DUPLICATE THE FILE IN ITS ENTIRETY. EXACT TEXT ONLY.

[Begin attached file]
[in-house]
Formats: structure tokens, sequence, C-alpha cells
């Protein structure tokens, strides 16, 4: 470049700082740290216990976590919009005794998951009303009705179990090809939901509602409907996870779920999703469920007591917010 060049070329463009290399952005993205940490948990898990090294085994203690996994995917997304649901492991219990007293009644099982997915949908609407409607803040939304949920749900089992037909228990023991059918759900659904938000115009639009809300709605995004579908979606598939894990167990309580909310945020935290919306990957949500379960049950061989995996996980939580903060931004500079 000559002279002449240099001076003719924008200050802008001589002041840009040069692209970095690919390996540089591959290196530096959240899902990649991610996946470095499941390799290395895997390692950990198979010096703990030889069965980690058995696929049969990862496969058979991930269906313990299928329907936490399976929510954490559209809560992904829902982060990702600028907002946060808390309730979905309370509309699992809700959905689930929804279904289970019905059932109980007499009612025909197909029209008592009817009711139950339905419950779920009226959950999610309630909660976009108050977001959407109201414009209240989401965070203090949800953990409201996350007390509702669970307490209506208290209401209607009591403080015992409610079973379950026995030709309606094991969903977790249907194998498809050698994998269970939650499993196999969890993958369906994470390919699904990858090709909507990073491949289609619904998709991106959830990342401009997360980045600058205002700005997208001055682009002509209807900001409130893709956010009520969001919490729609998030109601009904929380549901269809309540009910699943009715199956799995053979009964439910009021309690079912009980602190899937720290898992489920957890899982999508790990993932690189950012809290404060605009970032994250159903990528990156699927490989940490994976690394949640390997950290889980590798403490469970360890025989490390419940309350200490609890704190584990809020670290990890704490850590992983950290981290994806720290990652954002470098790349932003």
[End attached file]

[in-house]
Formats: structure tokens, sequence, C-alpha cells
């Protein structure tokens, strides 16, 4: 470049700082740290216990976590919009005794998951009303009705179990090809939901509602409907996870779920999703469920007591917010 060049070329463009290399952005993205940490948990898990090294085994203690996994995917997304649901492991219990007293009644099982997915949908609407409607803040939304949920749900089992037909228990023991059918759900659904938000115009639009809300709605995004579908979606598939894990167990309580909310945020935290919306990957949500379960049950061989995996996980939580903060931004500079 000559002279002449240099001076003719924008200050802008001589002041840009040069692209970095690919390996540089591959290196530096959240899902990649991610996946470095499941390799290395895997390692950990198979010096703990030889069965980690058995696929049969990862496969058979991930269906313990299928329907936490399976929510954490559209809560992904829902982060990702600028907002946060808390309730979905309370509309699992809700959905689930929804279904289970019905059932109980007499009612025909197909029209008592009817009711139950339905419950779920009226959950999610309630909660976009108050977001959407109201414009209240989401965070203090949800953990409201996350007390509702669970307490209506208290209401209607009591403080015992409610079973379950026995030709309606094991969903977790249907194998498809050698994998269970939650499993196999969890993958369906994470390919699904990858090709909507990073491949289609619904998709991106959830990342401009997360980045600058205002700005997208001055682009002509209807900001409130893709956010009520969001919490729609998030109601009904929380549901269809309540009910699943009715199956799995053979009964439910009021309690079912009980602190899937720290898992489920957890899982999508790990993932690189950012809290404060605009970032994250159903990528990156699927490989940490994976690394949640390997950290889980590798403490469970360890025989490390419940309350200490609890704190584990809020670290990890704490850590992983950290981290994806720290990652954002470098790349932003």